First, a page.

When art director Emily McDowell was diagnosed with Stage 3 Hodgkin’s lymphoma, the worst part wasn’t losing her hair: it was losing friends who drifted away because they didn’t know what to say. McDowell has since kicked cancer, and to solve the problem, she’s launched her own illustration and greeting card company, Emily McDowell Studio.
Among her greeting cards lines is Empathy Cards, which include frank, honest statements about serious illnesses (for instance, “when life gives you lemons, I won’t tell you a story about my friend’s cousin who died of lemons”) juxtaposed against McDowell’s cheerful, colorful illustrations. They’ve proven so popular that also co-authored a book (with social worker and cancer survivor Kelsey Crowe) released earlier this year called There Is No Good Card for This: What To Say and Do When Life Is Scary, Awful, and Unfair to People You Love.
Folks caught up with McDowell to discuss why sympathy cards needed a reboot, how to be supportive in the face of a life-threatening illness and more.
What was your inspiration for creating Empathy Cards? Was art a part of your recovery process?
I was diagnosed with cancer in my twenties, and one of the most painful parts of the experience was watching my friends and family trying to connect with me. In some cases, they couldn’t and it was hard on both them and me. Pain and grief can put people in what can feel like an impossible situation if they don’t know how to help, and sometimes people end up disappearing because they’re afraid of the situation.
Later in life, after I started my greeting card business, enough time had passed for me to develop new perspectives on the relationships in my life and reflect back on my experience with cancer. Having spent many, many hours in the stationery industry, and having received several traditional sympathy cards myself, I saw an opportunity to do something different, that helped friends and family find the right words and helped people going through a hard time feel seen and understood. I had the idea for empathy cards, and it turns out that people not only liked them, but needed them as well.
While I did use art to cope, I have always loved to draw and write, so I wouldn’t necessarily say it was specifically a part of my recovery process – it’s always been an ongoing part of my being alive process.
Where do you think traditional sympathy cards fall short?
It’s not so much that sympathy cards themselves fall short, it’s more that our perceptions of what people in crisis want to hear and need to hear don’t line up. A card that says “get well soon!” isn’t helpful if the recipient knows they might not recover. And when someone is grieving, sending “sympathy” is a nice thought, but it doesn’t really penetrate the wall of overwhelm and sadness. I wanted to make something that would help well-meaning people find the right words for the ones they cared about, in a way that spoke to the real emotion behind the scenes.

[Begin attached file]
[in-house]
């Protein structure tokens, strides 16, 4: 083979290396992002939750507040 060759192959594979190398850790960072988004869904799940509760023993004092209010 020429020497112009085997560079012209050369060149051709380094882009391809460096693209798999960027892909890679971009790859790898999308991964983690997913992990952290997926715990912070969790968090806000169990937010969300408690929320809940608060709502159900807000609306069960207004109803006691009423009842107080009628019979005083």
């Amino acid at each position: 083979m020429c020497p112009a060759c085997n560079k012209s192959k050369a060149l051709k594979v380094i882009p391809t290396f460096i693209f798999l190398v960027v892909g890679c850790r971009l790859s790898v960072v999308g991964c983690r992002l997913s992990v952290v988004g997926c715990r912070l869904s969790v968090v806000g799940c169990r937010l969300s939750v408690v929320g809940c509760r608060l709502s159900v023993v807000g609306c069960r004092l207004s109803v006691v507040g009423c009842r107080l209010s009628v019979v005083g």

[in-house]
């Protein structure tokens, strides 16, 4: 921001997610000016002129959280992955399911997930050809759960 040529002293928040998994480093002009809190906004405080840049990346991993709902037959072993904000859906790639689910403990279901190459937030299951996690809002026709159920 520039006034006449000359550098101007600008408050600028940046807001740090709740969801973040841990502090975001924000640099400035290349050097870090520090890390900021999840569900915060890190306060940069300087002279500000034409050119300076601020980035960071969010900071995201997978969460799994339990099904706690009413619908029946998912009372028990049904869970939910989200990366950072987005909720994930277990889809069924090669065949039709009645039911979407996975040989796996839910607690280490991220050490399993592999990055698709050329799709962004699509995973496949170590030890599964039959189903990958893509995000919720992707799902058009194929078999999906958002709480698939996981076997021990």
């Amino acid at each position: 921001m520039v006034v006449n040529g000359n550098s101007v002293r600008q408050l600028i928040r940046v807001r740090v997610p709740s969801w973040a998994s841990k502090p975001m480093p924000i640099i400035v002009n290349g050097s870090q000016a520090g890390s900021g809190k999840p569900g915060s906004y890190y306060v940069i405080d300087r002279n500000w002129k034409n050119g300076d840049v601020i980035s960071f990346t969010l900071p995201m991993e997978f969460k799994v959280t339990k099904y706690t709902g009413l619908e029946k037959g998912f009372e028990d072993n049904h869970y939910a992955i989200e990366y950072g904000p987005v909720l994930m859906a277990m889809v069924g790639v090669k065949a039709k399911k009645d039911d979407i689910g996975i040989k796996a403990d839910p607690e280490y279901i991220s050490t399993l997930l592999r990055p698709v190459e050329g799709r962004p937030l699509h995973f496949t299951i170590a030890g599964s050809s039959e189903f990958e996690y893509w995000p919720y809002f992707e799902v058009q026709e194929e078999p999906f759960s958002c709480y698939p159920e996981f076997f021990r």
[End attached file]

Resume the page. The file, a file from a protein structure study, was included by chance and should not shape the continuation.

Why do you think your cards have proven so popular? Is it the artwork, the sentiments, a combination of the two?
I think the cards really help people express their genuine friendship, wishes and love without downplaying what’s really going on, and in a way that reflects the truth and reality of people’s lives. Our empathy cards help people add some humor into tough situations, and help find the words that are often really difficult to come up with on your own. One of the hard parts of being sick or grieving is that your friends and family often tiptoe around you or don’t know how to treat you, which makes you feel even more alienated. The realness of our empathy cards can help break through that barrier.
Often people don’t know what to say or do when someone they care about is dealing with loss or a serious illness. Why do you think we tend to clam up or rely on platitudes? What’s your advice for not saying or doing the wrong thing?
Most people are really concerned about saying the exact right thing, and sometimes that can prevent us from saying anything at all. The truth is, there is no ‘right’ thing to say.
Really, being supportive is mostly about listening rather than saying anything at all. All of us struggle to find the right words, and everyone wants to be helpful. All you really need to say is: “I’m here. I’m thinking about you.” Practice being a good and present listener, and try not to give advice unless it’s expressly asked for. We often default to advice-giving because we want to help fix the problem, but the truth is that most of the time, it’s not helpful, and can result in in the person with the problem not feeling heard.